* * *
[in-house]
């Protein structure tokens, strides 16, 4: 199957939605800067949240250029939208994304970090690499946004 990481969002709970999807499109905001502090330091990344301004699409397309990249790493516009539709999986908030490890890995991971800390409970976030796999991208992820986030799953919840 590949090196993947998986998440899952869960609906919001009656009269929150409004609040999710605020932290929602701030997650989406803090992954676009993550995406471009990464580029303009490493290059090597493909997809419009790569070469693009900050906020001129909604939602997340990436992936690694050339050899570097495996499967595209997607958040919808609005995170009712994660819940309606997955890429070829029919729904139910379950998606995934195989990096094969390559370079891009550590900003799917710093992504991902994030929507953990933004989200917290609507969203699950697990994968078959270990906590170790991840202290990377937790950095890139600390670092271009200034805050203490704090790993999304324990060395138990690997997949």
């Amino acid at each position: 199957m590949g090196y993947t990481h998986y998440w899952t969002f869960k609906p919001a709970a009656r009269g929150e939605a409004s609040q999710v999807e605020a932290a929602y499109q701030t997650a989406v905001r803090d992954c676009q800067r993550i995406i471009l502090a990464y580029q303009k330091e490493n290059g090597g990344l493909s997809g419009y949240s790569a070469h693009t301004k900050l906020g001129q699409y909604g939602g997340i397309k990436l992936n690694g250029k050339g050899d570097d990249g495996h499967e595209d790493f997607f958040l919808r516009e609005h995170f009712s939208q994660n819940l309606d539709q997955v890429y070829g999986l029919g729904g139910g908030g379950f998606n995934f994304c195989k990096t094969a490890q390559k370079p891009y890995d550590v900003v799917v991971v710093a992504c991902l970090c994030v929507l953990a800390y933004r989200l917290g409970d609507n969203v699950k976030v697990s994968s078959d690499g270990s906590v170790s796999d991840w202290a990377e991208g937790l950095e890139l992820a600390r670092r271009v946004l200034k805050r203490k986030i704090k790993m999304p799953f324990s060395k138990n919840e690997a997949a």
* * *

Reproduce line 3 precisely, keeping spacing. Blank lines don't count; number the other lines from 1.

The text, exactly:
């Amino acid at each position: 199957m590949g090196y993947t990481h998986y998440w899952t969002f869960k609906p919001a709970a009656r009269g929150e939605a409004s609040q999710v999807e605020a932290a929602y499109q701030t997650a989406v905001r803090d992954c676009q800067r993550i995406i471009l502090a990464y580029q303009k330091e490493n290059g090597g990344l493909s997809g419009y949240s790569a070469h693009t301004k900050l906020g001129q699409y909604g939602g997340i397309k990436l992936n690694g250029k050339g050899d570097d990249g495996h499967e595209d790493f997607f958040l919808r516009e609005h995170f009712s939208q994660n819940l309606d539709q997955v890429y070829g999986l029919g729904g139910g908030g379950f998606n995934f994304c195989k990096t094969a490890q390559k370079p891009y890995d550590v900003v799917v991971v710093a992504c991902l970090c994030v929507l953990a800390y933004r989200l917290g409970d609507n969203v699950k976030v697990s994968s078959d690499g270990s906590v170790s796999d991840w202290a990377e991208g937790l950095e890139l992820a600390r670092r271009v946004l200034k805050r203490k986030i704090k790993m999304p799953f324990s060395k138990n919840e690997a997949a």